Rickard1

Is it possible to create a class library that changes the CopyLocal property of the references to it, when such references are made, without any additional Add-ins or macros is Visual Studio
I am setting up a solution so that plug-in assemblies are built using specific folders different from the host program, and the plug-in developers should not have to worry about this.
I've read that the .NET framework DLLs have this, but I don't know how to do it without resorting to the GAC (which I'm using now but it's not a good solution since it requires all developers to run a setup wizard every time the host app is changed).

I am looking for a way of specifying at assembly level that CopyLocal should always be False, i.e. "Don't bother about runtime references, I will take care of it".


Re: Visual C# IDE CopyLocal property

TaylorMichaelL

This has come up before and has been thoroughly discussed. I get 25 hits just with "copy local" alone so I won't go into the details as to why it is the way it is.

Here's the summary:

  • CopyLocal is strictly a VS setting and has no impact on the runtime loading of assemblies. The CLR loader neither knows or cares about this setting.
  • Assemblies in the GAC are loaded first followed by a search algorithm that includes the application directory and any configured probe directories.
  • If CopyLocal is false then the referenced assemblies must be accessible either in the GAC or in a configured probe directory or the application will fail to load them.
  • It is not possible to automatically change the VS setting through an attribute. The only solution is a macro or add-in but this is overkill. VS will automatically set this flag for any non-GAC assembly. Your macro/add-in would have to detect the add-in assembly being added and change the setting. It is just easiest to manually set it.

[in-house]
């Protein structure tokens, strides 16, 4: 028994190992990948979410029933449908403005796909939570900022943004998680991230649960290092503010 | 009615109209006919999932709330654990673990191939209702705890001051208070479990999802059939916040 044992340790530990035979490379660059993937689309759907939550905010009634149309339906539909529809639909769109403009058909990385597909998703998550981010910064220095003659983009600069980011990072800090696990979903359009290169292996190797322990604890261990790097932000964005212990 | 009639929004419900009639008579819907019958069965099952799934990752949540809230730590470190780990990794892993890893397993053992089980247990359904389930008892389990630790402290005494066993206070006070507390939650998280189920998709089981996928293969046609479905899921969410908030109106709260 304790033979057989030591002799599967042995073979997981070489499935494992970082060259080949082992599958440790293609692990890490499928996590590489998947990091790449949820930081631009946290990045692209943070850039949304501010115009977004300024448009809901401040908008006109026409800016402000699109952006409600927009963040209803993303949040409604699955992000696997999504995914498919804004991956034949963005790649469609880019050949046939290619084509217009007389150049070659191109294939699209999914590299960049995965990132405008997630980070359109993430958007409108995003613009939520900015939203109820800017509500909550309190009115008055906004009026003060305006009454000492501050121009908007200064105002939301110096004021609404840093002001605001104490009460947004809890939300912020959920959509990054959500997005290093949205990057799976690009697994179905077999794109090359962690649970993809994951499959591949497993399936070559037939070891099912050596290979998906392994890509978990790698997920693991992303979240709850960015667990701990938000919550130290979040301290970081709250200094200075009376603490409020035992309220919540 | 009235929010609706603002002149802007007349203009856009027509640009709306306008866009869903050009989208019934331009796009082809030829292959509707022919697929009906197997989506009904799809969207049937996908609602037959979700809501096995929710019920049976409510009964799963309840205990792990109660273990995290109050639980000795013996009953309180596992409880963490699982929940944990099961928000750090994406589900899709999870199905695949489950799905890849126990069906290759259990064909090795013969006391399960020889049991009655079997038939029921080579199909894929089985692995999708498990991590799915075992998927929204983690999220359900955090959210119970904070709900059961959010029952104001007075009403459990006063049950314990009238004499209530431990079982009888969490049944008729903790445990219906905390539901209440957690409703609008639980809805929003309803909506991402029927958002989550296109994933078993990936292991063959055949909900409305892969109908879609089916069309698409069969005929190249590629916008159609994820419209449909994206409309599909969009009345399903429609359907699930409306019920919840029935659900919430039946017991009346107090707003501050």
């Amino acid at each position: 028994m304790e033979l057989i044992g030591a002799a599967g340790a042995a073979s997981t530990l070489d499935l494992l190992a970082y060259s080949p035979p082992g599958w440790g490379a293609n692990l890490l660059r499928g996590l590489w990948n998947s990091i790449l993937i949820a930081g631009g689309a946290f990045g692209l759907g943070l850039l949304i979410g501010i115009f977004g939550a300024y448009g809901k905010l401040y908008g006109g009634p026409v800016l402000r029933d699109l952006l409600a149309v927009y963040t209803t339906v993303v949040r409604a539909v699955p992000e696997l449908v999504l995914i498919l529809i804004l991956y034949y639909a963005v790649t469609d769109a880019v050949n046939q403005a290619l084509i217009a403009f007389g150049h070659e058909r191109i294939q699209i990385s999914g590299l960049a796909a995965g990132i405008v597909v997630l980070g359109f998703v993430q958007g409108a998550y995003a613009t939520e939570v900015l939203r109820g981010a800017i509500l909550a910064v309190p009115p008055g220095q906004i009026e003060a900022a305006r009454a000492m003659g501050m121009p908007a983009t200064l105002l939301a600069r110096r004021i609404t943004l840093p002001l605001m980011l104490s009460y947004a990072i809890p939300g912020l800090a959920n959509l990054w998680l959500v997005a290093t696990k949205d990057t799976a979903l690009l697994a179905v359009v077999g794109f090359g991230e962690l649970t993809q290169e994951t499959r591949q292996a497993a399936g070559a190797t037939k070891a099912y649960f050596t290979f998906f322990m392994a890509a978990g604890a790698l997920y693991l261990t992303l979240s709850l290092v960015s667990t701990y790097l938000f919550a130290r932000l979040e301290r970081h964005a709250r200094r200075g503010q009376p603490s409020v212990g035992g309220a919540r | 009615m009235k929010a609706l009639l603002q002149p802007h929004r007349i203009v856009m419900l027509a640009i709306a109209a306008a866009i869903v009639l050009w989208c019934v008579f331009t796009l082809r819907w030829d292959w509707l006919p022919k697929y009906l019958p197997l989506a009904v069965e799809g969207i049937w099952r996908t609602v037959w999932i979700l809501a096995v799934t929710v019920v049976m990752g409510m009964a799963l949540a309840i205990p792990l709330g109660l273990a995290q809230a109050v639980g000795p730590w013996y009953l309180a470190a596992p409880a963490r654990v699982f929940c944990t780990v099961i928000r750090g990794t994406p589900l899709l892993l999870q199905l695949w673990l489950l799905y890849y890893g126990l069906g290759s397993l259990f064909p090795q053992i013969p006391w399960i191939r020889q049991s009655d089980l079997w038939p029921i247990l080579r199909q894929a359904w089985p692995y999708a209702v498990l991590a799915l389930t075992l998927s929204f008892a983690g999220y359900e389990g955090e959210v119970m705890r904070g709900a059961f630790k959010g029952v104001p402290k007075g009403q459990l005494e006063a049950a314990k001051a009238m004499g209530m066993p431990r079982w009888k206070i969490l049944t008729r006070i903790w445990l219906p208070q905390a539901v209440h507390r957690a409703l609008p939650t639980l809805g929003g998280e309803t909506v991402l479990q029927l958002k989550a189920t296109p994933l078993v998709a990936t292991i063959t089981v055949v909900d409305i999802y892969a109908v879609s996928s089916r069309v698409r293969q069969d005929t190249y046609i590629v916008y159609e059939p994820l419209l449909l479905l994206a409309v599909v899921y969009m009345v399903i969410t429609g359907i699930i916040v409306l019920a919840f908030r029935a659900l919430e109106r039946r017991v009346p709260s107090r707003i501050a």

• If you have an add-in model then the fact that the assembly is copied locally probably shouldn't matter as add-ins normally are only loaded for a specific directory (using Load) or through a configuration file or registry entry (that includes the relative path). So you will probably never simply specify an assembly name. Since that is the general case the fact that the assembly already exists in the app's primary directory doesn't really matter (other than wasting a little space).

Michael Taylor - 4/13/07

http://p3net.mvps.org





Re: Visual C# IDE CopyLocal property

OmegaMan

Rickard1 wrote:
I am setting up a solution so that plug-in assemblies are built using specific folders different from the host program, and the plug-in developers should not have to worry about this.


The architecture has led you to this point. May I recommend a different architecture that will not have to require such a need and may be applicable to your situation.

I have written a plugin architecture that the only shared component is an definitions assembly. Let me explain, it only contains the interfaces, enumerations and truly generic helper classes. Hence this assembly rarely changes and if it does, even if the plugin brings it along, to the plugin directory mind you...no harm no foul. The main app browses the plugin directory and via reflection if the interface is found in the assembly, it gets loaded.